Earlier this month, I wrote about Shadow, a service that is hosting a virtual gaming PC in the cloud. Alas, cloud gaming isn't the right answer to everyone. According to Benjy Boxer, CEO of Parsec, cloud gaming is a good option if you play five to eight hours of games per week. Like other companies in the game-streaming space, Parsec supports cloud access to a virtual PC.
Unlike Shadow, which has brought in all of its own highly tuned equipment via an exclusive partnership with Equinix, Parsec is supporting Amazon Web Services and the company is working with Paperspace, a company that specializes in hosting GPU-accelerated virtual machines in the cloud.
But there are many consumers who are well beyond that gaming time threshold. For them, Parsec offers another option -- buying or building your own gaming rig and accessing it remotely. The company scored a big win at CES 2018 via an announcement that HP would be bundling its software on its Omen gaming PCs. In addition to Windows, its supported clients include the Mac and Linux, even when running on the modest Raspberry Pi. Android is also in the works.
While I was not able to try a configuration running on another home-hosted PC, I recently tried a pre-release of Parsec connected to a cloud PC running Cuphead. The controller responded instantly to controls, making it seem like the machine was playing on the local machine. Alas, that didn't help much in succumbing to a quick demise in the notoriously difficult game styled with 1930s-styled animation and graphics.
Cloud-based streaming game services can charge significant monthly fees (Shadow plans to launch in the US at $34.95 per month) as they seek to justify their value versus buying a high-end gaming PC, In contrast, running Parsec at home doesn't save the expense of a PC with at least a respectable amount of GPU-driven horsepower, However, Parsec itself is free. The company plans to drive revenue via premium services. It says the HP deal was also a revenue-generating transaction.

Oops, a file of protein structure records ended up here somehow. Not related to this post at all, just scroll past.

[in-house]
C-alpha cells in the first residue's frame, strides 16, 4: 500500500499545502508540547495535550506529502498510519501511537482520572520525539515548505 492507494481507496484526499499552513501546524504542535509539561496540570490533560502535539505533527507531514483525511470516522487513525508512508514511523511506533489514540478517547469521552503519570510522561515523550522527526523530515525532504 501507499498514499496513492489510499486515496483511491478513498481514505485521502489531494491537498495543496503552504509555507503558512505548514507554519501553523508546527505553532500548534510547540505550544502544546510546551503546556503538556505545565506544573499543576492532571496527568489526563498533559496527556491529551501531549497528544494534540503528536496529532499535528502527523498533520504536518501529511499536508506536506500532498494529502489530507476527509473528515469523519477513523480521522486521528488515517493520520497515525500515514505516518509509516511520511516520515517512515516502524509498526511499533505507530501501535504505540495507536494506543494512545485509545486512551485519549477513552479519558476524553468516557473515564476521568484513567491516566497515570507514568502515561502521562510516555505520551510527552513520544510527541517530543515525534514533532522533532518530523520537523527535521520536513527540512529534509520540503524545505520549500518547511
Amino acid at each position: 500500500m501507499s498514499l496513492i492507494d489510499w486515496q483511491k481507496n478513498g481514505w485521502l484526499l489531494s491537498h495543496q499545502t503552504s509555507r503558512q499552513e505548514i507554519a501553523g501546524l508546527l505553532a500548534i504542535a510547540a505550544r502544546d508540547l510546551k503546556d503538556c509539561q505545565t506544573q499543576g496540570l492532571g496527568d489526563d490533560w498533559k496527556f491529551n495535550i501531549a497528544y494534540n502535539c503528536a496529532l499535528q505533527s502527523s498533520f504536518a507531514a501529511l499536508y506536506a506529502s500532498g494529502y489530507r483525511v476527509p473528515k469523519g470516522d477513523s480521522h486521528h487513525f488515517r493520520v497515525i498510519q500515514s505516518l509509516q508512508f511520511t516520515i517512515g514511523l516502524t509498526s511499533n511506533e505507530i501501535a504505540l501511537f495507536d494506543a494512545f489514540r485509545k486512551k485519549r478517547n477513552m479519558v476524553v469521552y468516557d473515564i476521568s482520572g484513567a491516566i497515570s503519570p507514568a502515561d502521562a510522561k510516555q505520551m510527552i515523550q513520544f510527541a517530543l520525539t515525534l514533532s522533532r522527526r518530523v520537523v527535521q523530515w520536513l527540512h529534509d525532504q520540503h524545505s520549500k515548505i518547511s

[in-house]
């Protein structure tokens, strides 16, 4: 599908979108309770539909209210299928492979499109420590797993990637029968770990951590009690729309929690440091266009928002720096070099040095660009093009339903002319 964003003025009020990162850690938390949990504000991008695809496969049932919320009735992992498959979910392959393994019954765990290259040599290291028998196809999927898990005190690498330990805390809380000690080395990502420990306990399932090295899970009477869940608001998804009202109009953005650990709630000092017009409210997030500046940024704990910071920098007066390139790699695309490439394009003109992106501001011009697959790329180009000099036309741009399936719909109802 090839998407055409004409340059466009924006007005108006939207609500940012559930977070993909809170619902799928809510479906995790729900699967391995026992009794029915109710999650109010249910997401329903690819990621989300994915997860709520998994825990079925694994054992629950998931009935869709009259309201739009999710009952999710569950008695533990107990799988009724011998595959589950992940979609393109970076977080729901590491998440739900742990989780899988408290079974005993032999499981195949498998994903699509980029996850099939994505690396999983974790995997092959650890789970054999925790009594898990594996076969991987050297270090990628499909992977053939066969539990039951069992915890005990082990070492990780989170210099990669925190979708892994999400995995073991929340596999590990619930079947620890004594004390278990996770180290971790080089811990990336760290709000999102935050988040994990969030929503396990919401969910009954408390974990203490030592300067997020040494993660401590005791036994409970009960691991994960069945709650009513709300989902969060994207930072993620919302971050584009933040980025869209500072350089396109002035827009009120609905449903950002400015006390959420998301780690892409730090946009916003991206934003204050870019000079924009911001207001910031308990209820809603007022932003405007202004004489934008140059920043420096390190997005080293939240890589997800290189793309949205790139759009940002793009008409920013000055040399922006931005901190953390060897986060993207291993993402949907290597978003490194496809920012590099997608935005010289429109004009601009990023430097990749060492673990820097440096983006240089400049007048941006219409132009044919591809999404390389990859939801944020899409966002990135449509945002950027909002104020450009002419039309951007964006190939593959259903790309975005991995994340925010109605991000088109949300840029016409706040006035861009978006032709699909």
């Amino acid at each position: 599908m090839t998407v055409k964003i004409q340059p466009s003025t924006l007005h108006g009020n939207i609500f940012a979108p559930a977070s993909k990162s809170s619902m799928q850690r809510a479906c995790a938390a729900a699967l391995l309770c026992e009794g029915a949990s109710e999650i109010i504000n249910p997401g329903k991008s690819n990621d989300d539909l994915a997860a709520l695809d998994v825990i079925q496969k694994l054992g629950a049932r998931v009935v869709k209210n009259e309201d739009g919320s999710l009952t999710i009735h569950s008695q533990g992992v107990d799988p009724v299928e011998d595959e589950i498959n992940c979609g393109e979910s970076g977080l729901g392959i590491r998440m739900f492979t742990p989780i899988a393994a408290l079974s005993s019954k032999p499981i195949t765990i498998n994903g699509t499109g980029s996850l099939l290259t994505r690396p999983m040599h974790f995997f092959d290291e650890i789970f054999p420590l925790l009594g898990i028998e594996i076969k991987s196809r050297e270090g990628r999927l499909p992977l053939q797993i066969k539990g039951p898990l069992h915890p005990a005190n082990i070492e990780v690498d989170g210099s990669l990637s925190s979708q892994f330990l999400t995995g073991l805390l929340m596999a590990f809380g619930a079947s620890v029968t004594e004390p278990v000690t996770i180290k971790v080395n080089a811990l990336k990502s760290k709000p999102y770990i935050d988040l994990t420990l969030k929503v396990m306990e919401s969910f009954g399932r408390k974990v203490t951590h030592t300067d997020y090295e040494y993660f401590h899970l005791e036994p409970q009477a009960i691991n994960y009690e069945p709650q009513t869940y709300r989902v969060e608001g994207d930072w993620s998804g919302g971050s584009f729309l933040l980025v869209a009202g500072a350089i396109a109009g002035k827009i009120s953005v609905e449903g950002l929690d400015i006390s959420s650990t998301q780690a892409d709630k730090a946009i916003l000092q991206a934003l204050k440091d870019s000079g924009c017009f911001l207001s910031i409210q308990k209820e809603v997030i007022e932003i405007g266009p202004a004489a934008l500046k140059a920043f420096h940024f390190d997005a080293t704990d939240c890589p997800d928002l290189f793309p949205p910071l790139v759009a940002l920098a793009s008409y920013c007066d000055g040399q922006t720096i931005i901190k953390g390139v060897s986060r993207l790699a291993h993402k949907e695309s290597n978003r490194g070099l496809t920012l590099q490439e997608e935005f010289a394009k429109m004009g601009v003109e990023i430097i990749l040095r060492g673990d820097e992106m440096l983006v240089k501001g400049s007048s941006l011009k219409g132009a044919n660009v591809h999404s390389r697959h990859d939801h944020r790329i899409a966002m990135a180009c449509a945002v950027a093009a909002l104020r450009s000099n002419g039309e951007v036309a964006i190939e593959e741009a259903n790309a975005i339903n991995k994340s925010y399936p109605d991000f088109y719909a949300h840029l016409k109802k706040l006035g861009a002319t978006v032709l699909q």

Unlike Shadow -- which is looking to gaming as a test case for proving the feasibility of complete PC replacement (despite selling its own device) -- Parsec claims it is focused on the gaming opportunity for the foreseeable future. That said, you can use it to remotely access the full desktop much as you would other remote PC control options for productivity or other entertainment endeavors.
Depending on distance and other limitations, Parsec is more likely to deliver better performance when professionally hosted on powerful machines rather than local machines. As Boxer puts it, enabling consumers to host their own remote sessions means a lot more work for them to accommodate a wide range of variables.
But self-hosting Parsec has at least one advantage -- one can enable multiplayer sessions where you virtually "pass the controller" to a remote user as if that person were sitting next to you. This essentially brings a level of online multiplayer support to games that were never designed for it. Boxer says that a number of game companies that don't want to go through the hassle of building true remote multiplayer support are looking at Parsec as an option. Parsec is also building a fair amount of identity infrastructure around its gaming community. While the company does not highlight it as such, it could lead to the development of an Xbox Live-type service and another potential revenue stream.
In general, self-hosted servers have had a tough time in the consumer market. Consider the usage of services such as Dropbox versus niche appliances such as the defunct PogoPlug and Transformer or the little-used remote file-sharing features that let consumers string hard drives off the USB ports of routers.
However, in these early days of PC cloud gaming, the same early adopters who are willing to invest in powerful rigs to run their compute-intensive games at home would likely have little resistance to extending that capability to themselves when away from home. That could provide enough of a beachhead for Parsec to develop a sustainable presence.
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